THE GENUS GALANTHUS (snowdrops) brings cheer to gardeners in winter, a beacon promising cold weather and an extended show of small white flowers. Whenever my snowdrops are visible I spend much time on hands and knees to examine the flowers in detail, noting the shapes and markings on their inner or outer tepals, and shapes and colors of leaves. Even when they aren’t visible above ground, they remain an imaginary vision.
Members of the amaryllis family, snowdrops are poisonous to most critters so they can survive without protection from deer, rabbits, and other herbivores. They can tolerate summer heat and droughts by remaining dormant, only appearing above ground in my garden in the cool of mid-fall through early spring (depending on the species and weather). Many forms multiply quickly and transplant easily when in growth, which begins in the roots about a month before the tips of their leaves appear above the soil.
My passion for snowdrops began when my husband and I moved to Montrose, in Hillsborough, North Carolina, and I started to garden seriously. I finally had good, loamy soil to work with, and I wanted to grow everything I could that would thrive in my climate, so I joined the Royal Horticultural Society, American Horticultural Society, and the American Rock Garden Society primarily for their journals and seed exchanges.
The first winter in my new garden, I found one small patch of large-flowered snowdrops at the edge of the woods and moved a few bulbs to the old rock garden at the front of the house where they grew vigorously. In 1985 I purchased snowdrops and other bulbs on sale after Thanksgiving, planting them here and there hoping to discover the place where they grew most happily. As time went on, I bought more bulbs when I found them offered in bulb catalogs, accepted divisions from friends, and gradually learned that many species and forms grow well here including Galanthus elwesii, G. reginae-olgae, G. peshmenii, G. gracilis, G. nivalis, G. woronowii, G. ikariae, G. rizehensis, and G. plicatus.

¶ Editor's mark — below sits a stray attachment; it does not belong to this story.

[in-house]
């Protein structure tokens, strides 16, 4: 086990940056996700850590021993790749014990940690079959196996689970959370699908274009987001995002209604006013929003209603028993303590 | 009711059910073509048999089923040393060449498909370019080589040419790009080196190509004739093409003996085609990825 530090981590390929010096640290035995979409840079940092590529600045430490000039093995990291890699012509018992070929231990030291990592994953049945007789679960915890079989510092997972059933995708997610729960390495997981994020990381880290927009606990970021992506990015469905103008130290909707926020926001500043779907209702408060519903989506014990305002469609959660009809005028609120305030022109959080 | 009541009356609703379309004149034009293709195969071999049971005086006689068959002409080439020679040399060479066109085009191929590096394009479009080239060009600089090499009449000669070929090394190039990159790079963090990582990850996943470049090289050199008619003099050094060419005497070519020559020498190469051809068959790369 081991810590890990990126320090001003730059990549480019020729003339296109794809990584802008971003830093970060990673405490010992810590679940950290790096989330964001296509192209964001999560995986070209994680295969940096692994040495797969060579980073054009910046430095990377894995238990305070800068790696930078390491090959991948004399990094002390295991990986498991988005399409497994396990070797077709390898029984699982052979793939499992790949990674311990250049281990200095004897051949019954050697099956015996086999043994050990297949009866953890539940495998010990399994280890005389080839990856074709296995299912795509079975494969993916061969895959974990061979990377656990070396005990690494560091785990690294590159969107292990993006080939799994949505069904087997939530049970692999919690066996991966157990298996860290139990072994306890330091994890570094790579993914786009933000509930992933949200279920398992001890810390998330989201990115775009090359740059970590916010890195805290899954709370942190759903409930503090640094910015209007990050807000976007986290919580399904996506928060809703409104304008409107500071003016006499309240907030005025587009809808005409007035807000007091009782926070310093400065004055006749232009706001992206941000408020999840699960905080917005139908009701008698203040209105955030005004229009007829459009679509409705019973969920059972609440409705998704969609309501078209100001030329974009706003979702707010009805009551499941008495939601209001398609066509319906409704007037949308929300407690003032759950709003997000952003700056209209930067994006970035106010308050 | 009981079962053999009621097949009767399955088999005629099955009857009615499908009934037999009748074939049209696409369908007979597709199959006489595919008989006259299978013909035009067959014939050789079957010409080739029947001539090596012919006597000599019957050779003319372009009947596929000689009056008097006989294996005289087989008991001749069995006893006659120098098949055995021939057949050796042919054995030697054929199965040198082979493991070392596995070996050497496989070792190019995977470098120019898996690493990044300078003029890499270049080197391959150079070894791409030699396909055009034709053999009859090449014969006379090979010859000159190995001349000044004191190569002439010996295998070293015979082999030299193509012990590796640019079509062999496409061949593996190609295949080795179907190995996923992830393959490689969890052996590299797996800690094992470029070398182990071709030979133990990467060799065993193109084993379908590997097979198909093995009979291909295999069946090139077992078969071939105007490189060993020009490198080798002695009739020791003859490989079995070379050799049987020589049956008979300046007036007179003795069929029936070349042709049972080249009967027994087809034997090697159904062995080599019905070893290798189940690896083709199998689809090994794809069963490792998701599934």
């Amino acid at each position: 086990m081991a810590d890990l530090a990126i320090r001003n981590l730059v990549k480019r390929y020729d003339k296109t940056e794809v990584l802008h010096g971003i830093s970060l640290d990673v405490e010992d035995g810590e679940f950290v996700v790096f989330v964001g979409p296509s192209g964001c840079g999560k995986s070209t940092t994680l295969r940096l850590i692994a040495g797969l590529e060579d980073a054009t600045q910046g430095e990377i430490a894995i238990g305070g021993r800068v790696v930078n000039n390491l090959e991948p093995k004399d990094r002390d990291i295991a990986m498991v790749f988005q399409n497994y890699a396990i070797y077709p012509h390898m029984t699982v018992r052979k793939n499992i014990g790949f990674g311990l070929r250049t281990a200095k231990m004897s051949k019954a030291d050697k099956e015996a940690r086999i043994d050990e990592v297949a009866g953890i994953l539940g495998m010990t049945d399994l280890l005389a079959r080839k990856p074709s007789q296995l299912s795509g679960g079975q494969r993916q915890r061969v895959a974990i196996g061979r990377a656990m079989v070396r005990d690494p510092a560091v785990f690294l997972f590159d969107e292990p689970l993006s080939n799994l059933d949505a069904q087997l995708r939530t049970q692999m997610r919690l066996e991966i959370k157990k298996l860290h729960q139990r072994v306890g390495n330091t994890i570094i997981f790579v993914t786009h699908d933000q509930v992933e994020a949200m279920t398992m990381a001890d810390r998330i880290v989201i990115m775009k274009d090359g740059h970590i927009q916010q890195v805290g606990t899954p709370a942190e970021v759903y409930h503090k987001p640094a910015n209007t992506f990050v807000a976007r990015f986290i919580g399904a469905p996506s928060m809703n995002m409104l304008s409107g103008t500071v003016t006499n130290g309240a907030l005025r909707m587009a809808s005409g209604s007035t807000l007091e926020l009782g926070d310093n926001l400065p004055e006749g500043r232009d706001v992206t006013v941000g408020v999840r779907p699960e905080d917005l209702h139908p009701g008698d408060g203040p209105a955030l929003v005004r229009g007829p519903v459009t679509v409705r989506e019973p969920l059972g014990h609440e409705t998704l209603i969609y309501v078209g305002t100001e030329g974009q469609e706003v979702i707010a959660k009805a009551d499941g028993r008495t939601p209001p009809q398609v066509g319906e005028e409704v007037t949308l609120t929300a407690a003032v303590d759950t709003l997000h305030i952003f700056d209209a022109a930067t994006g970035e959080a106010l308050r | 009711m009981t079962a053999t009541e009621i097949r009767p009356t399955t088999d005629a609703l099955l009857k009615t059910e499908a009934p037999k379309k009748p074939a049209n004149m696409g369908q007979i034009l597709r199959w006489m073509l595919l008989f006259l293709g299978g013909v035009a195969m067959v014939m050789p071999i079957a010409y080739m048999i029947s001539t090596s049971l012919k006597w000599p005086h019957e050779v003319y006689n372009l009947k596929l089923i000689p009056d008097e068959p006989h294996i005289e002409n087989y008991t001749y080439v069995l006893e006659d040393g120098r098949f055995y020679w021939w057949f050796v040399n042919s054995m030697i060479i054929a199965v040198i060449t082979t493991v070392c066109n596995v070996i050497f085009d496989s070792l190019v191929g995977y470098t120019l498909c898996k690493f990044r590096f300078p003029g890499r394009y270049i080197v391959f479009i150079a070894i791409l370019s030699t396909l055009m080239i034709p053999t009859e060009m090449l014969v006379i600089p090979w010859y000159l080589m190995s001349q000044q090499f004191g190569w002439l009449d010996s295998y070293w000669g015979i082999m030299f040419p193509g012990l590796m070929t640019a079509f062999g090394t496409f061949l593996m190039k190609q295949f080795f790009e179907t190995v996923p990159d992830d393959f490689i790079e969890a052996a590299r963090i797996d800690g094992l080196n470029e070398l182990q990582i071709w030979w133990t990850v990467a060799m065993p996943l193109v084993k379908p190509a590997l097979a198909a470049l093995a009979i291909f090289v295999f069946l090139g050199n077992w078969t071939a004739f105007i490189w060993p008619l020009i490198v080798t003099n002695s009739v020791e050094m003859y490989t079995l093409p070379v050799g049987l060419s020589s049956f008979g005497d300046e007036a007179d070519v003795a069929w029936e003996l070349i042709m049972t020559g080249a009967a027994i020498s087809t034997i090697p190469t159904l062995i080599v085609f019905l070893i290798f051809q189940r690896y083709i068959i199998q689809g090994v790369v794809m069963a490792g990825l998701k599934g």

Montrose house is at the top of a fairly steep hill that ends in a broad flood plain bordered by a small river. To control erosion, a Works Progress Administration project in the 1930s installed a series of terraces above the river. To use that history and shape of the land as a design feature, in early January of 2002 I planted a snowdrop walk with Galanthus nivalis at the top of one of the ridges, drawing attention to a curving path almost 300 feet (91 m) long and about 3 feet (1 m) wide. It took me about a month of planting one bulb to a hole to create a “river of snowdrops” that reaches peak bloom in mid-February. These snowdrops grow beneath large tulip poplars (Liriodendron tulipifera) where they have increased quickly for me. After only about 3 years, I had a fine display which could be seen from the more formal areas of the garden.